Freed From Animosity!
Janice invites these two homeless men into her apartment. She knows them well. She has a case of beer and wants some drinking partners. Being alcoholics and homeless, they oblige. They're drinking, laughing, singing and telling stories. After a few hours, the alcohol is gone, so Janice steps out to go to the liquor store.
JD has been out all day, steps into his apartment and finds Phillip and Drew chilling in HIS apartment. They were laughing, yelling and intoxicated in HIS house. He knows them, but he does not want them in HIS house. It doesn't matter that his girlfriend invited them in, he simply does not want them there; they were drinking up HIS money, the money he received being a respected Vietnam vet and a prisoner of war.
JD walks into the kitchen, grabs two knives and starts going absolutely ballistic. He advances toward Drew, but the smaller Drew starts using Phillip as a shield and escapes. His arms and chest get slashed. Dripping with blood, Phil manages to bulldoze out the door and stumble down the few flights of stairs.
Exhausted, Phillip gets outside and breathes a sigh of relief. The wounds aren't too bad, but he looks up and sees his attacker charge at him with his two knives. Somehow JD had beat him down the stairs. As Phillip continues the story, I picture St. Peter's attempt to protect his Lord by chopping off the guard's ear. JD brings his two knives down upon Phillip, viciously slashing the top of his head. With this sudden increase of blood gushing from his skull, the violence finally ceased.
The police arrived. An ambulance came. JD was arrested. Drew appeared from behind a dumpster telling Phillip how he was on his way back in to rescue him. Phillip is exhausted and bleeding. He is mad at his friend's cowardice, but decides not to argue. He was simply glad and relieved the traumatic event was over and takes the ride to the local hospital. He is thanking God he is still living!
As I sit there listening to Phillip and the other 2 guys talk about JD and the psychotic aftereffects of being a prisoner of war. I listen to how Janice is someone who continually stirs up "mess". I sit there astounded by the severity of what happened. I am thankful Phillip is still alive to share his stories. I am wondering if there was any revenge bought on by the resulting hatred and nightmares. I don't want to ask!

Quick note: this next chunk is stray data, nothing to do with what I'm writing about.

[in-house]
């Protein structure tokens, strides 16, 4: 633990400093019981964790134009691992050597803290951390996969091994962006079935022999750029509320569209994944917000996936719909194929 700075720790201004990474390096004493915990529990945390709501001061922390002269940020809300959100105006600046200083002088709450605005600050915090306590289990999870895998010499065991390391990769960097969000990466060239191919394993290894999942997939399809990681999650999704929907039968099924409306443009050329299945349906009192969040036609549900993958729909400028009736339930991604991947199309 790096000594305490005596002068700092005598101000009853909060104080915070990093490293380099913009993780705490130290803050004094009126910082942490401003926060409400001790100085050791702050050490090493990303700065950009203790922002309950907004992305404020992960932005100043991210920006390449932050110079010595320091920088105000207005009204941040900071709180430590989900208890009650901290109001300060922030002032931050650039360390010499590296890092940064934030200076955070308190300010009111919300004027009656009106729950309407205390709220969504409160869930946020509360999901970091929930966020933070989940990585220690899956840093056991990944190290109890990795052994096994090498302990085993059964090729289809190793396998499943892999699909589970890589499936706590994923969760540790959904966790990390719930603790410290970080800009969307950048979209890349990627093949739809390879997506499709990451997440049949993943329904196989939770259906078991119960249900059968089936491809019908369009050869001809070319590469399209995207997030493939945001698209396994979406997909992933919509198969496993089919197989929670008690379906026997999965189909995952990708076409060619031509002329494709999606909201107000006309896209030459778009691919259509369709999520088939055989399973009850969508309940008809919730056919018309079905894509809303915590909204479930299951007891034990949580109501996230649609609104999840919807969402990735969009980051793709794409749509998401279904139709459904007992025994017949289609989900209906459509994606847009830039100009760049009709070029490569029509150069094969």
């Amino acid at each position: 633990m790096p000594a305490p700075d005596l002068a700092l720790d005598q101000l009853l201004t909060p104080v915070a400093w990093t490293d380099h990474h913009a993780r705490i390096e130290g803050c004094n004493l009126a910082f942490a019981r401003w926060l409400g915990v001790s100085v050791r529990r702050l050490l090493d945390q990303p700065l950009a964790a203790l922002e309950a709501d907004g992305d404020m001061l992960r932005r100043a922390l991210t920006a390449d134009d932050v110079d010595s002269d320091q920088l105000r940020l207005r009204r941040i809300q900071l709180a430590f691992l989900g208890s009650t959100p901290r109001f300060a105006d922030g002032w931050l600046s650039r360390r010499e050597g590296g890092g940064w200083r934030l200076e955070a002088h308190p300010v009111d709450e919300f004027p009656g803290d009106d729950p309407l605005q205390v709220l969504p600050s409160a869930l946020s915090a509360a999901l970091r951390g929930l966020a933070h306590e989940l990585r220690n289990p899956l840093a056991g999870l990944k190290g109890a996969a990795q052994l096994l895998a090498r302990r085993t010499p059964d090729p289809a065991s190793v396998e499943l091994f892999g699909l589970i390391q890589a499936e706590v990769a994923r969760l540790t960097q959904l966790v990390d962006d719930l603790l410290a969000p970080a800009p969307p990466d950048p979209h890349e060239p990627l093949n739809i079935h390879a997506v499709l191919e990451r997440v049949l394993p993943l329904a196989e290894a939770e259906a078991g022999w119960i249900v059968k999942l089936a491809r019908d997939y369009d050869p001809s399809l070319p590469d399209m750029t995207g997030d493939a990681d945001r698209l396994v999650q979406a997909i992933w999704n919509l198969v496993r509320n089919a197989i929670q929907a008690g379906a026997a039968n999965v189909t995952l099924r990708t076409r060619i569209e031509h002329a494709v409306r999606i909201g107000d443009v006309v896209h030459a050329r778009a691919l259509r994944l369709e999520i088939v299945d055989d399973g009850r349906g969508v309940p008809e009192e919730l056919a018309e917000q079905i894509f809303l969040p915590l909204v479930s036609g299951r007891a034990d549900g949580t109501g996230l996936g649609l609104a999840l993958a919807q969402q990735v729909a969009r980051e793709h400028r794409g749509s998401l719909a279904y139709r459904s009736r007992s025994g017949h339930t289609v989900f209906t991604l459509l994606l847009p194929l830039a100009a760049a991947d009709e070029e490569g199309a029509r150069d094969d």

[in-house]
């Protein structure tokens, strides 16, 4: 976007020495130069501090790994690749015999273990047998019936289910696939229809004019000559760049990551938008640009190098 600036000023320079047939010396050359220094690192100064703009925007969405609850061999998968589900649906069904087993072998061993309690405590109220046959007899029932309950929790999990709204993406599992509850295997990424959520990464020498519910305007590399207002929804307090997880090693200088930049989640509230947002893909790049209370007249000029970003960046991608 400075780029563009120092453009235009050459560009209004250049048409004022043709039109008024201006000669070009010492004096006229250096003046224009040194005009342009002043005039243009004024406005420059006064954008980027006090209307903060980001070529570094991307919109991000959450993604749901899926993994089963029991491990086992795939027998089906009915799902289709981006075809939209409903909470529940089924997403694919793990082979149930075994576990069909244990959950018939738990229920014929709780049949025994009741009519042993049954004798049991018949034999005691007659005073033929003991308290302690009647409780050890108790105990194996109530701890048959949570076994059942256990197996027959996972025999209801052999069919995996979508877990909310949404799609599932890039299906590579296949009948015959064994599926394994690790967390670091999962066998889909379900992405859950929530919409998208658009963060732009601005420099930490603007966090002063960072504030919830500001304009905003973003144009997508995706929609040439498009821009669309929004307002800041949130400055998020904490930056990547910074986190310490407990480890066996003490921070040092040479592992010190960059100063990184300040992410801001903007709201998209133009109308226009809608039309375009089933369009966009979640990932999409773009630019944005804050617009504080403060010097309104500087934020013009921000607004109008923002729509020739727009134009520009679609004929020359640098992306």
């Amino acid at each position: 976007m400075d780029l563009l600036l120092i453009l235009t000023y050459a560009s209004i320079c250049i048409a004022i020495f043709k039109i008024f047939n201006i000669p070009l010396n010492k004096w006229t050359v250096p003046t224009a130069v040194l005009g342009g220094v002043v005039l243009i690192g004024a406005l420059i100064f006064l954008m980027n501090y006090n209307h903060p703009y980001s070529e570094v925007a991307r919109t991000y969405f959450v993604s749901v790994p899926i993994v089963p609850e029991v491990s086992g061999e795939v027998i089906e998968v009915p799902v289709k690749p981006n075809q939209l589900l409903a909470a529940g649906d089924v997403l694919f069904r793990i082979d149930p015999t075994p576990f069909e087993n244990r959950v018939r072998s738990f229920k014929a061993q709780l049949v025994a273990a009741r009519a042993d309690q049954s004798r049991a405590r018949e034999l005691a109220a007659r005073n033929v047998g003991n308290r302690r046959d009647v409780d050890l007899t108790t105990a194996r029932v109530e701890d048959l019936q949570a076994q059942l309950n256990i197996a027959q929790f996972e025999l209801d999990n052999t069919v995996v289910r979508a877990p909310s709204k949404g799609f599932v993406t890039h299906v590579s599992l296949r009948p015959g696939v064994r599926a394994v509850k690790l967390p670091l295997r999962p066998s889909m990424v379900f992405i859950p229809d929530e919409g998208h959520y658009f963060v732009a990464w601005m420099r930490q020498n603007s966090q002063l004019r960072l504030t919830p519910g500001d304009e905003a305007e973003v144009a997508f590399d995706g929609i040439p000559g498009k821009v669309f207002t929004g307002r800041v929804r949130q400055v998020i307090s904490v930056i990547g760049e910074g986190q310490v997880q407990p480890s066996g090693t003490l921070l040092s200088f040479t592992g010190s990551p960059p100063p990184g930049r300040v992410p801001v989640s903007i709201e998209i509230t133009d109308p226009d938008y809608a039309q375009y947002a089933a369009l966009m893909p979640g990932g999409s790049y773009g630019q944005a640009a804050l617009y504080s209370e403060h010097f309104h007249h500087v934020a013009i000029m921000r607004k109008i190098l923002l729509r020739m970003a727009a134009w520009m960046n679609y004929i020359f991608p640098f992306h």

Phillip continues with words similar to these....
"About a year later, the prosecutor finds me and is trying to charge him with attempted murder or aggravated battery. He wants me to testify in court. He wants to bring him down. I look at him and laugh; 'man, if you had come to me a week or a month after the fact, I would have had him fried on the electric chair. But it's been almost a year man! It's been a year! We're cool! Let him be! Let him be free! How can I hold animosity in my heart toward him?'"
Phillip told this story in a local hospital's Intensive Care Unit, where we were visiting another victim of pointless and unprovoked violence. These 3 men were viewing me as their pastor or priest, so they had asked me to pray over Ron and someone else I didn't personally know, who was being kept alive by machines. We had held hands and prayed to the God who heals, forgives and endured the cross.
Stunned! This amazing story had left me sitting there; absolutely stunned! I think of all the pain, nightmares and trauma he suffered because of that dark night, and he just let it go. He laid it in the Lord's arms! I look at Phillip and tell him, "what an example of Jesus - you are an example of Jesus!"
I had come to bless a brain bleeding and blackened Ron, yet ironically, an unusual source had blessed me through a horrifying dramatic story. After years of working with homeless folk, I have come to realize that I see more of Jesus in them (with all their struggles, addictions and sin), than they see in me. So I shared this with them....
"Rich and middle class Christians have so much to learn from you guys and the homeless community. Churches and families are too often divided by petty differences, financial matters and hurt feelings. It is easy to dodge and avoid when we see each other once a week and can vacate to the luxury of our homes. There can remain a bitter silence, and it can last for years. When someone lives in a shelter or on the street, dodging one another becomes almost impossible and the emotion comes to the surface. Vicious fights, threats and incidents do happen and, in my mind, I think reconciliation is an impossible dream! But, I love the fact that I am frequently proved wrong, because among the poor and homeless, forgiveness is ever present! Bitter enemies fellowship! Mercy is given! Grace is received! Love occurs!"
Today, Phillip and JD happily share meals together and all I can say is: Thank you Phillip for showing me what forgiveness truly is!